We could have made our lives easy and have simply reimplemented main.qml and MusicToolBar.qml for size XS. These two new files would have been put into the directory qml/+sizeXS. But that would have resulted in code duplication and violated our side objective of writing as little additional code as possible.

In general, we should use file selection only when the HMI structure and hence the code of its implementation differ considerably. This is obviously the case for MainMusicPage, MusicCategorySwitcher and SongProgressBar. We should avoid file selectors if we can get away with a few, simple conditional statements. We need two conditional statements in each of main.qml and MusicToolBar.qml. If we find ourselves writing too many conditional statements, we should start thinking about writing a variant and using file selection.

Conclusion

QML's file selectors are a powerful, non-intrusive and simple way to adapt an HMI to different screen sizes and formats. File selectors remedy the shortcomings of the scaling approach, which cannot be used to realise HMI variants with considerably different structures like the XS variant and which suffers from misaligned elements because of aggregating rounding errors.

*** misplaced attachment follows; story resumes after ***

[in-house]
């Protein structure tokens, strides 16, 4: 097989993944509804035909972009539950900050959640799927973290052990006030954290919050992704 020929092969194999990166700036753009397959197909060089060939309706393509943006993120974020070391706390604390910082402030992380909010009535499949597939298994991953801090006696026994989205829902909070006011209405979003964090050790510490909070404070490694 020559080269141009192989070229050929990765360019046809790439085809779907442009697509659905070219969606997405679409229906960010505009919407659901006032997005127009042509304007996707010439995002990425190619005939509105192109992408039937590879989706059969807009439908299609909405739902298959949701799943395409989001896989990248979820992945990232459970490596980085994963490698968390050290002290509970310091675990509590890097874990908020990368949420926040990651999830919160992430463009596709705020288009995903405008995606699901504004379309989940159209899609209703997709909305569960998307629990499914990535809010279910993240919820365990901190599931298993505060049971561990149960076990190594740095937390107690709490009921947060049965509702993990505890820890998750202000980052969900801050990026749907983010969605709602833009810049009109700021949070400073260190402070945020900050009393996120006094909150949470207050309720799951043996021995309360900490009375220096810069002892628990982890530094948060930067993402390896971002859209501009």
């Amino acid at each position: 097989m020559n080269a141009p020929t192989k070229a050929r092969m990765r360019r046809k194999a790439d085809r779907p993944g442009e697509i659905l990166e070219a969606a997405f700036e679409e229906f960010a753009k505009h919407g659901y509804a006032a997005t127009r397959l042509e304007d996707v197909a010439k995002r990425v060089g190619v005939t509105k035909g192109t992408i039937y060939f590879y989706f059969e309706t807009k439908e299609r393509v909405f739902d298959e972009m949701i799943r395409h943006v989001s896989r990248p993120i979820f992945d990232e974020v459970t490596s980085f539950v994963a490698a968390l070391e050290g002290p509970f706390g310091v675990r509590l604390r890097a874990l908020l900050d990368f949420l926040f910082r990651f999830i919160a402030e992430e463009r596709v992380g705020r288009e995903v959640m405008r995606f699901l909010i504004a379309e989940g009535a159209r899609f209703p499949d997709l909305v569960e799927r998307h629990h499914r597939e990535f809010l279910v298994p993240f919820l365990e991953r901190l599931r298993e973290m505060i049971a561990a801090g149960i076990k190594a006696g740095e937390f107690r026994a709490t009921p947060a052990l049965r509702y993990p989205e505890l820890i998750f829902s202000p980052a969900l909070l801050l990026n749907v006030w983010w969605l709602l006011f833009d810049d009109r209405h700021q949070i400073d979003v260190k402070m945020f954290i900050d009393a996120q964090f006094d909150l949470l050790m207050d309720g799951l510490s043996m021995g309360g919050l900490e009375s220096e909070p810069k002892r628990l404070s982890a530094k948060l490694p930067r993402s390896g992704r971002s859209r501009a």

The implementation of the scaling approach is a very good starting point for the file-selector approach. Having extracted all the size properties into a single file, SizeTheme.qml, is essential for both approaches. We could actually use the scaling functions to print out the SizeTheme.qml files for the different sizes: just add console.log() calls for every property in the Component.onCompleted handler of SizeTheme.qml and print the size properties in the correct QML syntax. The scaled values are a good starting point to reach pixel-perfect values. Most of the scaled values are correct. Only a few must be corrected. At this point, we have a SizeTheme.qml file for each screen size and a pixel-perfect scaled HMI - without any misalignments. This solves the first problem of the scaling approach.